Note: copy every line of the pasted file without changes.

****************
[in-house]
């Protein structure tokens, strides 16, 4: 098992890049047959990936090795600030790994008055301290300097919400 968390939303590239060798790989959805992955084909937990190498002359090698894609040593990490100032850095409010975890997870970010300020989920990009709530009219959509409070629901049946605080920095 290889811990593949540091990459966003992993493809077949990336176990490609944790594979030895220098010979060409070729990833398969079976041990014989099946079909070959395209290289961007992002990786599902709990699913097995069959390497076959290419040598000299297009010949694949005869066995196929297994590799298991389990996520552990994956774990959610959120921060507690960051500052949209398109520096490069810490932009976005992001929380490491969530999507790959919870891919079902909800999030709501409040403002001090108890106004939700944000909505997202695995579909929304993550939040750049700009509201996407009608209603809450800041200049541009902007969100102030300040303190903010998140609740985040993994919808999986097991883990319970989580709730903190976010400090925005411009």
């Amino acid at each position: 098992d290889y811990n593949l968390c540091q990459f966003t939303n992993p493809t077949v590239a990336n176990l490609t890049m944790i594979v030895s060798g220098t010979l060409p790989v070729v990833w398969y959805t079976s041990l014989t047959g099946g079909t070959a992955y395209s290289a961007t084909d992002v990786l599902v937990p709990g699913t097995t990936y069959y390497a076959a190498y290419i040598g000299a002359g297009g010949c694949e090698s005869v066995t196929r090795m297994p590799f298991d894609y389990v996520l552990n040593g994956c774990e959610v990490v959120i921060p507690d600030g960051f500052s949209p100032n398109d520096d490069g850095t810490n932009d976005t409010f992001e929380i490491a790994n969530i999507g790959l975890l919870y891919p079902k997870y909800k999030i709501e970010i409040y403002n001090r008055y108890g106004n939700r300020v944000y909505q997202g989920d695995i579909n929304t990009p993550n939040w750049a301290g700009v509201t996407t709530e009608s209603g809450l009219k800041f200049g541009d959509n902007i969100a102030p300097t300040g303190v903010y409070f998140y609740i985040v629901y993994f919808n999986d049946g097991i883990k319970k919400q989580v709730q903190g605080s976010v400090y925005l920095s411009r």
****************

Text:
[in-house]
């Protein structure tokens, strides 16, 4: 098992890049047959990936090795600030790994008055301290300097919400 968390939303590239060798790989959805992955084909937990190498002359090698894609040593990490100032850095409010975890997870970010300020989920990009709530009219959509409070629901049946605080920095 290889811990593949540091990459966003992993493809077949990336176990490609944790594979030895220098010979060409070729990833398969079976041990014989099946079909070959395209290289961007992002990786599902709990699913097995069959390497076959290419040598000299297009010949694949005869066995196929297994590799298991389990996520552990994956774990959610959120921060507690960051500052949209398109520096490069810490932009976005992001929380490491969530999507790959919870891919079902909800999030709501409040403002001090108890106004939700944000909505997202695995579909929304993550939040750049700009509201996407009608209603809450800041200049541009902007969100102030300040303190903010998140609740985040993994919808999986097991883990319970989580709730903190976010400090925005411009």
């Amino acid at each position: 098992d290889y811990n593949l968390c540091q990459f966003t939303n992993p493809t077949v590239a990336n176990l490609t890049m944790i594979v030895s060798g220098t010979l060409p790989v070729v990833w398969y959805t079976s041990l014989t047959g099946g079909t070959a992955y395209s290289a961007t084909d992002v990786l599902v937990p709990g699913t097995t990936y069959y390497a076959a190498y290419i040598g000299a002359g297009g010949c694949e090698s005869v066995t196929r090795m297994p590799f298991d894609y389990v996520l552990n040593g994956c774990e959610v990490v959120i921060p507690d600030g960051f500052s949209p100032n398109d520096d490069g850095t810490n932009d976005t409010f992001e929380i490491a790994n969530i999507g790959l975890l919870y891919p079902k997870y909800k999030i709501e970010i409040y403002n001090r008055y108890g106004n939700r300020v944000y909505q997202g989920d695995i579909n929304t990009p993550n939040w750049a301290g700009v509201t996407t709530e009608s209603g809450l009219k800041f200049g541009d959509n902007i969100a102030p300097t300040g303190v903010y409070f998140y609740i985040v629901y993994f919808n999986d049946g097991i883990k319970k919400q989580v709730q903190g605080s976010v400090y925005l920095s411009r």